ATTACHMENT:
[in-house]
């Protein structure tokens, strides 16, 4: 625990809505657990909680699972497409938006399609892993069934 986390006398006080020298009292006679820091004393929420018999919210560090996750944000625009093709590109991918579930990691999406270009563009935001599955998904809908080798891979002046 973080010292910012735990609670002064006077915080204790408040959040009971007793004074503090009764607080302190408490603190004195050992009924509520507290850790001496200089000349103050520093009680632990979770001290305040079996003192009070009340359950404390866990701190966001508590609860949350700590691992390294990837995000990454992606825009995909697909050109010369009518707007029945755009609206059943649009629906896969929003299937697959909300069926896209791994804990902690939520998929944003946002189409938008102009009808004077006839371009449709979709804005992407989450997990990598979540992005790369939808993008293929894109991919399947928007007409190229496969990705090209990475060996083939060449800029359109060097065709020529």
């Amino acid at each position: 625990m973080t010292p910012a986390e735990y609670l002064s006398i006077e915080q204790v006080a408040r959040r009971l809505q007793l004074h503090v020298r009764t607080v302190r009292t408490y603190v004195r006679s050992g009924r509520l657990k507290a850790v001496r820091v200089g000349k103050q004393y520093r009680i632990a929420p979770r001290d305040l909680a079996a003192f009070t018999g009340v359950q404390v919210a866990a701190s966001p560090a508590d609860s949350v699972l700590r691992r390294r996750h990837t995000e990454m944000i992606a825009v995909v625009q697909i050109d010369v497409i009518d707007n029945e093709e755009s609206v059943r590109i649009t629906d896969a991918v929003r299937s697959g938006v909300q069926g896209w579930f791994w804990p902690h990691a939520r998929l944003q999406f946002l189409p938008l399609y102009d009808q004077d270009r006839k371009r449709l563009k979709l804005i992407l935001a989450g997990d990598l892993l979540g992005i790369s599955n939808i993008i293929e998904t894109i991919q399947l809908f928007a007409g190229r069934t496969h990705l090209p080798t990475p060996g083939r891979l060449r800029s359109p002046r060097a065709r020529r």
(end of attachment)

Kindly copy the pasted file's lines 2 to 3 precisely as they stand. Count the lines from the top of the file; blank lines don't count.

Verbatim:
């Protein structure tokens, strides 16, 4: 625990809505657990909680699972497409938006399609892993069934 986390006398006080020298009292006679820091004393929420018999919210560090996750944000625009093709590109991918579930990691999406270009563009935001599955998904809908080798891979002046 973080010292910012735990609670002064006077915080204790408040959040009971007793004074503090009764607080302190408490603190004195050992009924509520507290850790001496200089000349103050520093009680632990979770001290305040079996003192009070009340359950404390866990701190966001508590609860949350700590691992390294990837995000990454992606825009995909697909050109010369009518707007029945755009609206059943649009629906896969929003299937697959909300069926896209791994804990902690939520998929944003946002189409938008102009009808004077006839371009449709979709804005992407989450997990990598979540992005790369939808993008293929894109991919399947928007007409190229496969990705090209990475060996083939060449800029359109060097065709020529």
């Amino acid at each position: 625990m973080t010292p910012a986390e735990y609670l002064s006398i006077e915080q204790v006080a408040r959040r009971l809505q007793l004074h503090v020298r009764t607080v302190r009292t408490y603190v004195r006679s050992g009924r509520l657990k507290a850790v001496r820091v200089g000349k103050q004393y520093r009680i632990a929420p979770r001290d305040l909680a079996a003192f009070t018999g009340v359950q404390v919210a866990a701190s966001p560090a508590d609860s949350v699972l700590r691992r390294r996750h990837t995000e990454m944000i992606a825009v995909v625009q697909i050109d010369v497409i009518d707007n029945e093709e755009s609206v059943r590109i649009t629906d896969a991918v929003r299937s697959g938006v909300q069926g896209w579930f791994w804990p902690h990691a939520r998929l944003q999406f946002l189409p938008l399609y102009d009808q004077d270009r006839k371009r449709l563009k979709l804005i992407l935001a989450g997990d990598l892993l979540g992005i790369s599955n939808i993008i293929e998904t894109i991919q399947l809908f928007a007409g190229r069934t496969h990705l090209p080798t990475p060996g083939r891979l060449r800029s359109p002046r060097a065709r020529r």